November 27, 2017
How To

How to: Choose a trustee

Caitlin DiMillo

Trusts are used for a variety of reasons. Whether the goal is to reduce taxes on the transfer of family wealth, ensure the intended disposition of assets for a non-traditional family, or provide for the proper management of assets, trusts can offer meaningful, tailored solutions to meet your objectives.

The "success" of a trust will ultimately be measured by the trustee's ability to administer the trust in a way that fulfills your intentions, while meeting the needs of your beneficiaries. The trustee, therefore, plays a pivotal role in the administration and management of any trust and the question of who should serve as trustee should be given careful consideration. Here are some qualities to look for:

1. Trustworthiness

A trustee must be trustworthy. Trusts often hold substantial wealth and may continue beyond your lifetime, perhaps for successive generations. You must be confident that your trustee will manage the trust assets appropriately and administer the trust using the terms you provided as a guide. Most trustee actions will also involve some level of discretion. This means trusting your trustee to say no sometimes, to make difficult decisions, and to exercise reasoned judgment.

2. Qualifications

A good trustee needs investment expertise, knowledge of the laws that govern trust administration and an understanding of the tax rules that apply to the trust and its beneficiaries.

  • Investment expertise: Trust companies usually invest the assets for which they serve as trustee. Expect that an individual serving as trustee will need to do some due diligence on investment advisors. Any potential trustee or advisor can, and should, share with you past investment performance and information on how fees are charged.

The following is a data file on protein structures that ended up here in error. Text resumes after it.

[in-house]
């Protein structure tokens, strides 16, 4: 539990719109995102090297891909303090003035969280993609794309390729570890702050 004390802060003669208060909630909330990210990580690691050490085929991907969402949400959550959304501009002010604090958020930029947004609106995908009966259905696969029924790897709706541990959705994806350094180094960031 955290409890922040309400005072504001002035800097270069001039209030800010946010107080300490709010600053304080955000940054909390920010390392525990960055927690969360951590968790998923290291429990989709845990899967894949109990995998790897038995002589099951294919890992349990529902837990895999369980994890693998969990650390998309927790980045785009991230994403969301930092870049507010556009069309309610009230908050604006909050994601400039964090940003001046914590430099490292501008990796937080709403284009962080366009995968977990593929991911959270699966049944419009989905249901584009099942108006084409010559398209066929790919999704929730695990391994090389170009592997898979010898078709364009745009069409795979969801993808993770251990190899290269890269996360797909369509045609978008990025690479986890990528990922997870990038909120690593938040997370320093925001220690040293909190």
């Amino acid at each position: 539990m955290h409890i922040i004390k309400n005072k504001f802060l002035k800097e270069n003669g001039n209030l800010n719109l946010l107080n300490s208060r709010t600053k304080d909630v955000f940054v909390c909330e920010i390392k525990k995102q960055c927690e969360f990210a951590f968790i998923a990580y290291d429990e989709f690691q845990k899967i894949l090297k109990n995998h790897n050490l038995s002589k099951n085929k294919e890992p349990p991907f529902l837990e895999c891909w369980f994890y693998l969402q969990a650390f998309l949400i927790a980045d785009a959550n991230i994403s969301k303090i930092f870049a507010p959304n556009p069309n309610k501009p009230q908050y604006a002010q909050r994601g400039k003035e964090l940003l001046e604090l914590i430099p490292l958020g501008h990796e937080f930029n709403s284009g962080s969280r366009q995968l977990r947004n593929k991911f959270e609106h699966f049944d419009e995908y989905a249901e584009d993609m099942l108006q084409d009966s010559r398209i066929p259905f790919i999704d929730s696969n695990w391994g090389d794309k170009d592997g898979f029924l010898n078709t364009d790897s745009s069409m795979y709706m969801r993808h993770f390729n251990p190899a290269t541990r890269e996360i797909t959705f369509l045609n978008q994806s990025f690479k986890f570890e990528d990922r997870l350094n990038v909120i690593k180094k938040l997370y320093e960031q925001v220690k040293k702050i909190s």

• Knowledge of law: States may have uniform codes that govern matters such as the trustee's duty to inform and report to beneficiaries, a trustee's duty to diversify assets, or rules for how additions and distributions from trusts are to be characterized. Issues such as making sure a beneficiary knows a trust exists, diversifying concentrated positions in closely held business interests, or distinguishing between the interests of current and remainder beneficiaries all commonly fall within the purview of a trustee. If an individual trustee is not versed in these matters, she should engage another professional that is.
  • An understanding of taxes: Fiduciary income tax rules are not intuitive and different tax rules may apply to different types of trusts. To further complicate matters, the timing of distributions, or whether distributions are made at all, can have a significant tax impact not only on the trust but also the beneficiaries. Your trustee may need to work with a tax professional to advise on tax matters.

3. Impartiality

Often an independent, unrelated person or entity is chosen as trustee, but this is not always the case. In some instances a beneficiary can serve as trustee of her own trust or can serve as trustee of a trust for the benefit of other family members, including the trustee. Ask yourself, "Will naming this person hurt family relationships or cause problems down the line?" While the future is hard to predict, trust your gut. If you can envision problems now, it is best to choose a trustee that is likely to be seen as more impartial.

4. A sense of partnership

It is imperative your trustee develop a good working relationship with your beneficiaries. Expectations should be set from the start that the trustee and beneficiaries are on the same team. A trustee needs to be both a good listener and a good communicator. To maintain the trust of your beneficiaries, and be a true partner, your trustee should be totally transparent. Being a partner also means building a relationship. Be thoughtful to select a person or entity as your trustee that will have the ability, resources and willingness to serve for a duration of time.

Choosing wisely when it comes to your trustee will help ensure that your objectives, and the beneficiaries' needs, will be met.

Caitlin DiMillo is a lawyer and director of account administration at Spinnaker Trust in Portland. She can be reached at


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